Vinod Khosla Does the Biomass Math

The same processes that agriculture reformers have long pushed on farmers for improving their land – polycultures, cover crops, perennials like switchgrass that replenish the soil – could be the key to the future of biofuels, according to venture capitalist Vinod Khosla.

In a wide-ranging talk on biofuels economics released over the last few weeks at Greentech Media, Khosla compares both the financial and environmental costs of various biomass processes, and their possible feedstock.

Corn doesn’t come off well.

“For fuels, processes that can directly use all components of biomass (cellulose, hemi-cellulose, sugars, starches and lignin) may have an advantage of higher yields per ton and lower costs per ton,” he explains.

Corn ethanol basically converts sugars and starches to fuel. It’s efficient, and the process is straighforward. But the corn itself costs money and degrades the soil. That’s why alternative processes are needed.

HCL Cleantech, which has an experimental system in North Carolina, has what Khosla is talking about. They use concentrated hydrocholoric acid (which contains just hydrogen, oxygen and chlorine) to break down all of a plant’s cellulose, producing lower-cost sugars and enough lignin to drive the process.

For North Carolina the benefits are obvious. It makes forest waste – what’s left over after logs and paper-quality chips have been logged – a possible biofuel. About 20% of southern forest biomass is currently wasted, and 30% in northeast and Alaska forests, Khosla said, providing inexpensive feedstock, which in theory can yield up to four times more ethanol per acre than corn.

At 2000 gallons per acre, however, it would still take 18 million acres of land to get 36 billion gallons of fuel, the industry’s target. (Total U.S. consumption of fuel comes to 280 billion gallons a year.) Sounds like a lot, but in the last decade 30 million acres have gone out of production due in part to degradation of the land.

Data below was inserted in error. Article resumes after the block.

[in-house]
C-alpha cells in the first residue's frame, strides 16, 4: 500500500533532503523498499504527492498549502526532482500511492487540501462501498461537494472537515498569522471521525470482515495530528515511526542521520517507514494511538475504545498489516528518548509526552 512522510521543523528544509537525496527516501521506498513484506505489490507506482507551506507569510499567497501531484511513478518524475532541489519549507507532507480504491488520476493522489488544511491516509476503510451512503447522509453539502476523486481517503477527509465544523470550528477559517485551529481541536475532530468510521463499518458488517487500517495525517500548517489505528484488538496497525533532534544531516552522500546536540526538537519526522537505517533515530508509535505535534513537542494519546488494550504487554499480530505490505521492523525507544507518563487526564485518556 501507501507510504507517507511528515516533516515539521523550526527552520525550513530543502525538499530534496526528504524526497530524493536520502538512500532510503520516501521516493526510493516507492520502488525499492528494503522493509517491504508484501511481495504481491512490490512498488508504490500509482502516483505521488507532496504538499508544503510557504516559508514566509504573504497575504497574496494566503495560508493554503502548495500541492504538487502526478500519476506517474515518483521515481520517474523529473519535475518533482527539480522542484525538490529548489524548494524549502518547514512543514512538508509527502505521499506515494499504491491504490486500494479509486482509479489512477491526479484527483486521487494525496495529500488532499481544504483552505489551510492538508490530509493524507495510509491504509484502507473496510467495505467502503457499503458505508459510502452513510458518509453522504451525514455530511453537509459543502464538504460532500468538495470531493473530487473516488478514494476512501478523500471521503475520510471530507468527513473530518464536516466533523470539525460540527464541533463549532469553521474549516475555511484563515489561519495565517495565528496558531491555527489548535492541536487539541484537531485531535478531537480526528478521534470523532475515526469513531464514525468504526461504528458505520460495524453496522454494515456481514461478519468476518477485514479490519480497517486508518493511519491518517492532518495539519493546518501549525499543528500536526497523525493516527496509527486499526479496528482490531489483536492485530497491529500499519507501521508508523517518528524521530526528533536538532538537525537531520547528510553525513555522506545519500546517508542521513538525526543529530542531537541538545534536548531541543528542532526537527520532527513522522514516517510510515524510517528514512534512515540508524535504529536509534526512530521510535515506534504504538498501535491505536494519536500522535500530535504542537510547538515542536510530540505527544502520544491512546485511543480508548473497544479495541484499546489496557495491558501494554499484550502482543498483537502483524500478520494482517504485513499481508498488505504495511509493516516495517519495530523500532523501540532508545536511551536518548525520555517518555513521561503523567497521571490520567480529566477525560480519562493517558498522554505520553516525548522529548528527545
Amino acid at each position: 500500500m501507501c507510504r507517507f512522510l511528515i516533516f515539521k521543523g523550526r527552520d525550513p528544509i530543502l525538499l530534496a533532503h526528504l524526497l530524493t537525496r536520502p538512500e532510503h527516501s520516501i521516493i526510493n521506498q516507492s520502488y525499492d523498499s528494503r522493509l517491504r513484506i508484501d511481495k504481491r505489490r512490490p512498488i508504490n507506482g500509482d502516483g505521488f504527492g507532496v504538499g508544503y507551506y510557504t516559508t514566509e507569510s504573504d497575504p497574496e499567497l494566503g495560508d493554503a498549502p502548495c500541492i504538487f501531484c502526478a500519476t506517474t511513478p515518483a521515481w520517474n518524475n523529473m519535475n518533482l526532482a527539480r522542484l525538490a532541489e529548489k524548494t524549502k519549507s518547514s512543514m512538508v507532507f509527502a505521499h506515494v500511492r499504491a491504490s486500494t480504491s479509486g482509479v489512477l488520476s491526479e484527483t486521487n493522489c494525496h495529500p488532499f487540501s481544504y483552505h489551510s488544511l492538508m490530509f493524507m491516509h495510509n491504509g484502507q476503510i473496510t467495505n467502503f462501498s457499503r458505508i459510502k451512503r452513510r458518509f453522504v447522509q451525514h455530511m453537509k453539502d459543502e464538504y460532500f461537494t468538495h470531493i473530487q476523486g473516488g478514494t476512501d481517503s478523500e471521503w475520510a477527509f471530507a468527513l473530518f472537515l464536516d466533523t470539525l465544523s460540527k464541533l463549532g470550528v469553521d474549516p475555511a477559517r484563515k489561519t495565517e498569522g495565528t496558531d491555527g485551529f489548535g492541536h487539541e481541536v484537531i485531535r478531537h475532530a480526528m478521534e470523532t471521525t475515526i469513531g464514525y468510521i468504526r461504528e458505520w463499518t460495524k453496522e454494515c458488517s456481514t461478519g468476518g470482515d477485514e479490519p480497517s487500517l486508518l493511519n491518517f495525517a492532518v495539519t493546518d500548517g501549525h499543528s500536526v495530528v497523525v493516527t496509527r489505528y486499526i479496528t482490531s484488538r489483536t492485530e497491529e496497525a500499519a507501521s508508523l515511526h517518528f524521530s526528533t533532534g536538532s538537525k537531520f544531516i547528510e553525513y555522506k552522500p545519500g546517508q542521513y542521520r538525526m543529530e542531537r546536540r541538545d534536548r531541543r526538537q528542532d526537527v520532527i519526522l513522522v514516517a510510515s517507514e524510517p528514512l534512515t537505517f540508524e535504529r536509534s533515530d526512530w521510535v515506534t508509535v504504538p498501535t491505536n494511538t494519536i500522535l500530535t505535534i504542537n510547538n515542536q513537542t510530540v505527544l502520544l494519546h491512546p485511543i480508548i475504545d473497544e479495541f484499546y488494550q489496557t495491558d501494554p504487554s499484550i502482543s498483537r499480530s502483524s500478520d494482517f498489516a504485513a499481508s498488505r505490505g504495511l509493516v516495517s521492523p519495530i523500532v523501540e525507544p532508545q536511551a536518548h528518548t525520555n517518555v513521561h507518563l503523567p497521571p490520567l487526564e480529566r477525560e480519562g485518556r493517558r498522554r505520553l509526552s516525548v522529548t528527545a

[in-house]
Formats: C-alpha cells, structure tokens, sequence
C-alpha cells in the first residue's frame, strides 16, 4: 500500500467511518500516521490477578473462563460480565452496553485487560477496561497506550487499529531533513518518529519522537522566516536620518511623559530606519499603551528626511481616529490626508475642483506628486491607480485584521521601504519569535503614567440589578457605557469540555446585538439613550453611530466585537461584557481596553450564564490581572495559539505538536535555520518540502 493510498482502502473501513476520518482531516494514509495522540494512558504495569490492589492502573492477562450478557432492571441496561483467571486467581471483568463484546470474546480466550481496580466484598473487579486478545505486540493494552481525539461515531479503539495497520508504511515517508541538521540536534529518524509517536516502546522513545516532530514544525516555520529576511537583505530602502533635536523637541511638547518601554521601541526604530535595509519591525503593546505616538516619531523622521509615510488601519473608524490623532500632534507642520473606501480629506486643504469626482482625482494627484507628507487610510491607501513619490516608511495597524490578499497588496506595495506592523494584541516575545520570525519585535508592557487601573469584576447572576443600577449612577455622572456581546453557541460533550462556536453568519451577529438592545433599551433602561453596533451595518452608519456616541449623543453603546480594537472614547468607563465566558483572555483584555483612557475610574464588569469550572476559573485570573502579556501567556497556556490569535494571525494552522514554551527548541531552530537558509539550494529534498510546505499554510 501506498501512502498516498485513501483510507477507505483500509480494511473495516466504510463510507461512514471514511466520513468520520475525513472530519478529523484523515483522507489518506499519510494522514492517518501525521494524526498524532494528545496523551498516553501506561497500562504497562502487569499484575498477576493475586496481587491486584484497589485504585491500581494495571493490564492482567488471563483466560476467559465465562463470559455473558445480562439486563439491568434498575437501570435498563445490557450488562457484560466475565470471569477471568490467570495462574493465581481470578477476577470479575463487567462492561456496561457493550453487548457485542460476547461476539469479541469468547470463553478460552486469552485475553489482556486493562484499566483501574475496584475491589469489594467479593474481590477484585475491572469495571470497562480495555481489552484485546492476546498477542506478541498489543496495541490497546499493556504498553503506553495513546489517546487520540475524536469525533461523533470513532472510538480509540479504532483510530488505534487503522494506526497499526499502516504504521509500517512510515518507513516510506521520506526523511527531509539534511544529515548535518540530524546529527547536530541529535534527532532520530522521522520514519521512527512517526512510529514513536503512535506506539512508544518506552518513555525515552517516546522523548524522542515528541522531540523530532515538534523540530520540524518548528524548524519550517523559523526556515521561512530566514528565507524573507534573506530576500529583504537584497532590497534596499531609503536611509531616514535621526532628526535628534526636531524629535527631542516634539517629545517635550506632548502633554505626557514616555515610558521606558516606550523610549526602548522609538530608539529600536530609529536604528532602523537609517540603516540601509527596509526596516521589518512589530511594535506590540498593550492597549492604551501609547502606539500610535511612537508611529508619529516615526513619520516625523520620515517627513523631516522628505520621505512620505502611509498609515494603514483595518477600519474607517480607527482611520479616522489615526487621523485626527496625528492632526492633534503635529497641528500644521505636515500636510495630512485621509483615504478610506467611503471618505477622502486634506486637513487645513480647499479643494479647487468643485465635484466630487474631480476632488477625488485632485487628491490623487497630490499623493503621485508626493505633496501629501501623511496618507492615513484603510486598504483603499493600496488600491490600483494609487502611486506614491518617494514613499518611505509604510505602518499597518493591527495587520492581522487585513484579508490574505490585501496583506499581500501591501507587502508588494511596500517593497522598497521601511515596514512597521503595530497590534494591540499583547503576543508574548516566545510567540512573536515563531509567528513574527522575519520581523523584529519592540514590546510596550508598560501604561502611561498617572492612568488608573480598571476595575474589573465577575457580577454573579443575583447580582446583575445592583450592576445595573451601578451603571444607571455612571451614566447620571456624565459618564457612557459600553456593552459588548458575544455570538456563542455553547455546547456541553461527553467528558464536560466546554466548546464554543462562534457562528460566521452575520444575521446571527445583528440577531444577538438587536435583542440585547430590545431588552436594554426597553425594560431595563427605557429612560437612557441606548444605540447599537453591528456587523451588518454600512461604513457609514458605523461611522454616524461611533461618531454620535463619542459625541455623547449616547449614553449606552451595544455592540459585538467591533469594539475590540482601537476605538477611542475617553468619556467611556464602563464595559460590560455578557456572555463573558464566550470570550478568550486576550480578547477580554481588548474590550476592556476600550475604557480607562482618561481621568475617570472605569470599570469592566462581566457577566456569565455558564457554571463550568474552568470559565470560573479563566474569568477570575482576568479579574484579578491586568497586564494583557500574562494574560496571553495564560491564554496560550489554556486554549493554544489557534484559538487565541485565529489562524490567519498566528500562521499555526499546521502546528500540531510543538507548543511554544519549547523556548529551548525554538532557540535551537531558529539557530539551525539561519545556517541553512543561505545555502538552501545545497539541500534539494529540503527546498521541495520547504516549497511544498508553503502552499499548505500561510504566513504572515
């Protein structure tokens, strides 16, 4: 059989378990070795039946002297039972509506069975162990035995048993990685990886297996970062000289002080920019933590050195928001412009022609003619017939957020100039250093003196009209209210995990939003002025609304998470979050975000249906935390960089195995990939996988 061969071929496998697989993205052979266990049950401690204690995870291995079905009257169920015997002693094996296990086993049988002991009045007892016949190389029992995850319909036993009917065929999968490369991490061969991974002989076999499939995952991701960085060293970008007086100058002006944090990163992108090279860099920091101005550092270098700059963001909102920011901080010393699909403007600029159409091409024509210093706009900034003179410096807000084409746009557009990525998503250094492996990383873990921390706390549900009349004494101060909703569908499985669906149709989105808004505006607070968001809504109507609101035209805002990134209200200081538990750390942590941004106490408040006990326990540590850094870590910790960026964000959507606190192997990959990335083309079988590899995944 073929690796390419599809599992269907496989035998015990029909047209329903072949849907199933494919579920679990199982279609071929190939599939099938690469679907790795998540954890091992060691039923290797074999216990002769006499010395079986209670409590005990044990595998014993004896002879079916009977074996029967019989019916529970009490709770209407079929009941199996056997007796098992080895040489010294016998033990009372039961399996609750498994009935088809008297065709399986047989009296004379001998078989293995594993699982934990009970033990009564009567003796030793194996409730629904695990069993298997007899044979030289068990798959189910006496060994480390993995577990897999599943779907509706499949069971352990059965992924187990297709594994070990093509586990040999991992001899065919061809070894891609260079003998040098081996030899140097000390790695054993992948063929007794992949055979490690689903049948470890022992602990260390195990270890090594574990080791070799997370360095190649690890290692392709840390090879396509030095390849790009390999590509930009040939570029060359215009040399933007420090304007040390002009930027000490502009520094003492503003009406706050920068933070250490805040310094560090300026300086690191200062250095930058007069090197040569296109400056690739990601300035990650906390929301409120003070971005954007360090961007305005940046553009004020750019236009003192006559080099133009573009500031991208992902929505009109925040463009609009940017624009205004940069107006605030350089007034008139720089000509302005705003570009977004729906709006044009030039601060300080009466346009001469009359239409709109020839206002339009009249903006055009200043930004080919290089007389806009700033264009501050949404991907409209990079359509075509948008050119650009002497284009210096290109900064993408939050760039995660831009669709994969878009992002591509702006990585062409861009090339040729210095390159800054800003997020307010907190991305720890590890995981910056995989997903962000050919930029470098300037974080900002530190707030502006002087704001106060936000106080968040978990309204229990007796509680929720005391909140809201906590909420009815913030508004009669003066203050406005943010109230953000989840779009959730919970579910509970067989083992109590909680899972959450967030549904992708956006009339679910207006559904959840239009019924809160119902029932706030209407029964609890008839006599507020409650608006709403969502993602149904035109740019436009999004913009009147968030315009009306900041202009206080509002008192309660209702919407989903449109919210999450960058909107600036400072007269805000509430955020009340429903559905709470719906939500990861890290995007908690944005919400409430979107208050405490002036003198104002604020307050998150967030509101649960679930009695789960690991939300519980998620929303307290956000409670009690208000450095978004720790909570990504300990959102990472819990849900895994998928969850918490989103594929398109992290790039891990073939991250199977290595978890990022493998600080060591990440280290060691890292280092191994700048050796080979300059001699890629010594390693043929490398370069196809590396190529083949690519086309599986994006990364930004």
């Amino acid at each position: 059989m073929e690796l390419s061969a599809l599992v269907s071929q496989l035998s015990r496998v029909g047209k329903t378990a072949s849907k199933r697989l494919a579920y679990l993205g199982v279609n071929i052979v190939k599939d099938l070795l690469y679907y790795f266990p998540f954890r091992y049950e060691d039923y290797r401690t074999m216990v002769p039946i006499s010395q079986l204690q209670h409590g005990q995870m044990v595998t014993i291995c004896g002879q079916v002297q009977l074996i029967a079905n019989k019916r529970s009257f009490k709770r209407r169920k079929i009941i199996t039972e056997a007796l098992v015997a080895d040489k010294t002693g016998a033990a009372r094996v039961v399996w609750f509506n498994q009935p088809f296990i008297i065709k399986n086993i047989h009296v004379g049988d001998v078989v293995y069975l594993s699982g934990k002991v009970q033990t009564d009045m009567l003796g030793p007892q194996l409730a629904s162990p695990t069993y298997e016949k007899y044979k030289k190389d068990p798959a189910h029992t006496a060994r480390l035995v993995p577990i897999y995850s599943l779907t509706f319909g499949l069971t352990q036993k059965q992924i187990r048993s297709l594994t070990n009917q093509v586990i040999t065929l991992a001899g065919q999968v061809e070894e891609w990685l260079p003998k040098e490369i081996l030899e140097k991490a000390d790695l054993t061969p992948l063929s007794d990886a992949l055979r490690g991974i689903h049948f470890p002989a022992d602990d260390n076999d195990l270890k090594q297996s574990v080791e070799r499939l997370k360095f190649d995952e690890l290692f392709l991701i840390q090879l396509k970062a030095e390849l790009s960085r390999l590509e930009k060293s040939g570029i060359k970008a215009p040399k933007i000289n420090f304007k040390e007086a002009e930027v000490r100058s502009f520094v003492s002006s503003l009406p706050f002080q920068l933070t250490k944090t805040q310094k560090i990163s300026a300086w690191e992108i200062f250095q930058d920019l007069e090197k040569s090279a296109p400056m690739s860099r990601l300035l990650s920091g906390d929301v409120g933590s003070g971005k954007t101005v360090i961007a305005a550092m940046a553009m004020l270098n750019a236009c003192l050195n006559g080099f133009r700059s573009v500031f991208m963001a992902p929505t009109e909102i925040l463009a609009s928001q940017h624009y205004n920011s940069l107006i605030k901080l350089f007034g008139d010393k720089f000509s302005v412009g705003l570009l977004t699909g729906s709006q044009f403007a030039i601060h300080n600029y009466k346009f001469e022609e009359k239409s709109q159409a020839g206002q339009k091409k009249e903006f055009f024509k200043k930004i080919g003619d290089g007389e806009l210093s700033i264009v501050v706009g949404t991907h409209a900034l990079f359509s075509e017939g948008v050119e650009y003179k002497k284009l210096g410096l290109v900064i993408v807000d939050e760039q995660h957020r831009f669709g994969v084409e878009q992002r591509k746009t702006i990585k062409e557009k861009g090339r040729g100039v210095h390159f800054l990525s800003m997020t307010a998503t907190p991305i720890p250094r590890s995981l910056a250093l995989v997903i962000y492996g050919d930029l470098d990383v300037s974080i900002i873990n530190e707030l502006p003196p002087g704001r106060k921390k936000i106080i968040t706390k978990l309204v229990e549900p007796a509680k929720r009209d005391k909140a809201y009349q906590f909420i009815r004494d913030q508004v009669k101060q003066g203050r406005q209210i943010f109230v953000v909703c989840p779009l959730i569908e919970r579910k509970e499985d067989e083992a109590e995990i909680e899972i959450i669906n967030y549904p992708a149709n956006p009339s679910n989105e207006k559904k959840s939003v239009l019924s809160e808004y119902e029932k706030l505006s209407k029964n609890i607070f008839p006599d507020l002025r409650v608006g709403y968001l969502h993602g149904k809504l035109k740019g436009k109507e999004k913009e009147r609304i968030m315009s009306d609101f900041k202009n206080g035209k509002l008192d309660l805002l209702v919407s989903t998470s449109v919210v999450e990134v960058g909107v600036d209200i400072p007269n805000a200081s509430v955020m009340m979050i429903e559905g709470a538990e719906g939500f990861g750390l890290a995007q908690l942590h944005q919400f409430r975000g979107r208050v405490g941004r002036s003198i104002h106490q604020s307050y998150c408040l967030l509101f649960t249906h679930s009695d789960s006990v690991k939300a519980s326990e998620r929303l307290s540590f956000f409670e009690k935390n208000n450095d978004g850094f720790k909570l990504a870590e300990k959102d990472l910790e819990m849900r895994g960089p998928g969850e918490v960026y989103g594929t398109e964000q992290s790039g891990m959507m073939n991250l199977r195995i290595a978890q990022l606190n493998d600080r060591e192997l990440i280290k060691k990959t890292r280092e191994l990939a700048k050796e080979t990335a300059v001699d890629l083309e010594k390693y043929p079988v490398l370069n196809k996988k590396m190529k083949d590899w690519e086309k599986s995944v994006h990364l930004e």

That’s where better land management practices can come in on the side of cellulosic alcohol. Switchgrass, miscanthus and sorghum can all replenish soil depleted by the production of row crops like corn and sugar cane, and can produce biomass for ethanol production if their cellulose can all be captured. If you alternate corn and soybeans on land for 10 years, then switch to these perennials for 10 years, you’re replenishing the soil and creating economic cellulose feedstock at the same time.

Winter cover crops that let the soil rest can deliver cellulose, as can polycultures, in which a variety of plants are used rather than a single plant, he said. Thus while a manufacturing process using cellulose may cost more than one using starches and sugars, it is more sustainable and even cheaper in the long run, he concluded.

“Well over a billion acres of land that was formerly agricultural has been abandoned worldwide because of degradation due to poor farming practices, and there is another billion acres of underutilized grassland, savanna and shrubland that could be used as well,” he concluded. “Thinking globally, I suspect that pasture intensification and the land that would free up as the single largest lever that can be pulled to produce biofuels.”

Thus a little technology innovation really can make biofuels scalable and at costs comparable to those of oil, especially as oil is not getting cheaper while innovation in biofuels is still to come, he concluded.

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